Stop thinking about your risk tolerance so much...and consider your risk capacity, writes Rob Carrick, reporter and columnist for The Globe and Mail.
August was a month where Canadian investors were big on reducing the risk level in their portfolios.
Mutual-fund industry data show they did this by dumping investments in the stock market and buying bond funds and balanced funds, which muffle stock-market risk with big holdings of bonds. These are defensible moves from a risk-tolerance point of view. But in terms of risk capacity, they could be problematic.
Risk tolerance addresses how much financial market turbulence you can stand, emotionally. Risk capacity is about the amount of risk you need to meet your financial goals. Obviously, the two aren't always compatible. Living up to your risk capacity can overtax your risk tolerance, and investing according to your risk tolerance can leave you well below your risk capacity.
To simplify: Stop thinking about your risk tolerance so much, and consider your risk capacity.
"In the long term, there is no free lunch," said Bill Horton, chief investment officer at MD Physician Services. "Unless you take some risk, you're not going to get a commensurate return."
There's a lot of suspect reasoning that goes into today's conservative investing trend. One factor, Horton says, is recency bias. That's where people base their expectations for what's to come on recent experience. In financial market terms, that means thinking bonds will keep outperforming stocks.
If you've been getting more conservative in your investing, here are two key pieces of information:
- One, bonds could be a money-losing investment in the next several years.
- Two, relying on safe investments may not get you where you need to be in terms of reaching your financial goals.
Horton's firm specializes in financial advice for people in the medical profession, but his advice on portfolio building applies to everyone. Start by deciding on what your financial goals and time horizon are, and then estimate the amount of money you will be able to put away per year. From there, a software program or online calculator can estimate the rate of return required to make this plan work.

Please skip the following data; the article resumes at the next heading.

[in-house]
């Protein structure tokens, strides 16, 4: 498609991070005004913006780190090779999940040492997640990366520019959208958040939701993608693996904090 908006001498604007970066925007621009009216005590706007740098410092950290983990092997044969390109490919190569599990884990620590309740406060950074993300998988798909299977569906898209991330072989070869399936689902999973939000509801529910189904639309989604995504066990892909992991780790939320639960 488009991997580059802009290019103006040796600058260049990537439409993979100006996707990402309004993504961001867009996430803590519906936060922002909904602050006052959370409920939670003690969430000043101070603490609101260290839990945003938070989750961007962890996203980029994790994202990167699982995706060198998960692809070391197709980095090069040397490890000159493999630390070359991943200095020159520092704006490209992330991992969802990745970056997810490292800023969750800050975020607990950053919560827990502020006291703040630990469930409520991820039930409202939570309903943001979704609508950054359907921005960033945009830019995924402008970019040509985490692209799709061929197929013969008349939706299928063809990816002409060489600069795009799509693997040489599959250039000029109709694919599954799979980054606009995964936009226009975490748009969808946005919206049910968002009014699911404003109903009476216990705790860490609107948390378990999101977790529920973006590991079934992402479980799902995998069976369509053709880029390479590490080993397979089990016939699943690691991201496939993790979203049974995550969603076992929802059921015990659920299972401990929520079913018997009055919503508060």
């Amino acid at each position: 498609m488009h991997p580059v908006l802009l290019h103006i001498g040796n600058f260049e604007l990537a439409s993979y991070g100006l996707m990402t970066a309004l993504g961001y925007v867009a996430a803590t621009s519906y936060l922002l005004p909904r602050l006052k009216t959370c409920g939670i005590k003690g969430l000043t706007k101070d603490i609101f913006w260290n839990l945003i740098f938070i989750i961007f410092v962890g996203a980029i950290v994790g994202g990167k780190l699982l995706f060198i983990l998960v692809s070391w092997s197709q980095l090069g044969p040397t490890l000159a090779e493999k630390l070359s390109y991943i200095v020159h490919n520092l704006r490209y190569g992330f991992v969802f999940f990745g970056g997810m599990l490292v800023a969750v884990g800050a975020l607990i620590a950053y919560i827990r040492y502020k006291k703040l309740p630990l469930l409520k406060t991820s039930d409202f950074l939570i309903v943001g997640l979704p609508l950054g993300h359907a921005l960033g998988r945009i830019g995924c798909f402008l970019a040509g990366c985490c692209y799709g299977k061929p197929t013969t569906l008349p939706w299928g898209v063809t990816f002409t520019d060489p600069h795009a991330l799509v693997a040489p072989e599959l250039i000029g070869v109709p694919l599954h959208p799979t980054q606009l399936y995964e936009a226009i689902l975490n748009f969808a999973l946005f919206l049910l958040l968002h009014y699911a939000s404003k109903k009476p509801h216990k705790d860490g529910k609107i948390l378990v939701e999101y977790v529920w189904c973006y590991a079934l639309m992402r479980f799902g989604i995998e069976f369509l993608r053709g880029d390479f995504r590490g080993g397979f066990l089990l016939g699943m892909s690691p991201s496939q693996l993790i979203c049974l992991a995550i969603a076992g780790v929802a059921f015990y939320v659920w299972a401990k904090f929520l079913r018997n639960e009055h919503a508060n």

Given the trouble many people are having in finding money to save and invest, the rate of return becomes critically important in determining whether you will meet your financial goals. Horton said his firm targets an ten-year annualized return of 6.1% before fees, based on a weighting of 57% in stocks and 43% in bonds and cash.
That's a typical asset allocation for balanced funds, which have been big sellers of late. If you're buying bond funds, which have been even bigger sellers, then you need to consider whether you're investing below your risk capacity, and thus putting yourself in a position to earn less than you need.
Don't be fooled by the investment results of the past five years. The benchmark for the bond market, the DEX Universe Bond Index, returned an annualized 6.9% for the five years to August 30, while the S&P/TSX composite index made just 0.2%.
Stocks are more likely to deliver a decent rate of return in the next five years than bonds, which have benefited mainly by a plunge in interest rates. If rates go any lower, it will be a close-to-inconsequential amount. Much more likely, they will rise over the five years to come.
It's not a crisis if your portfolio earns a low rate of return because it's invested conservatively. You can work around this by contributing more money or, if you're investing for retirement, you can work longer or scale back your intended spending once you leave the workforce.
An alternative is to ensure that you've got the right amount of risk in your portfolio today. Basically, that means establishing a proper weighting of stocks as well as bonds.
Can't bear the thought of your portfolio rising and falling amid endless waves of stock market volatility? "Focus on what your goal is, and what the time horizon is," Horton said.
"Year over year, we're going to see dramatic events in markets," he added. "It's going to happen. The nudge we're trying to give people is not to focus on short-term volatility."
Of course, there are times when it makes sense to be entirely or mostly in bonds or guaranteed investment certificates. "If our clients have less than a three-year time horizon, we say: Don't invest in equities," Horton said.
In practical terms, this means a parent with a child in the 10th grade would want to take a very conservative approach to investing in a registered education savings plan. Someone in retirement would want to have three years' worth of living expenses invested safely.
If safety is your goal, be sure that's what you're getting if you're a conservative investor. Bond funds—whether they're mutual funds or exchange traded funds—do not mature and return your capital to you like actual bonds or GICs do. This means that if interest rates start a gradual rise back to more normal levels from today's lows, bond funds will lose money.
So will individual bonds, at least until their maturity date. For nervous investors, GICs are a good option because they don't fluctuate in value like bonds or bond funds. The one negative is that you can't trade them before they mature.
As for those who are investing safely simply because it feels right, Horton suggests a rethink. "People who are buying fixed income right now—they're just not acting with all the information they need to make that decision."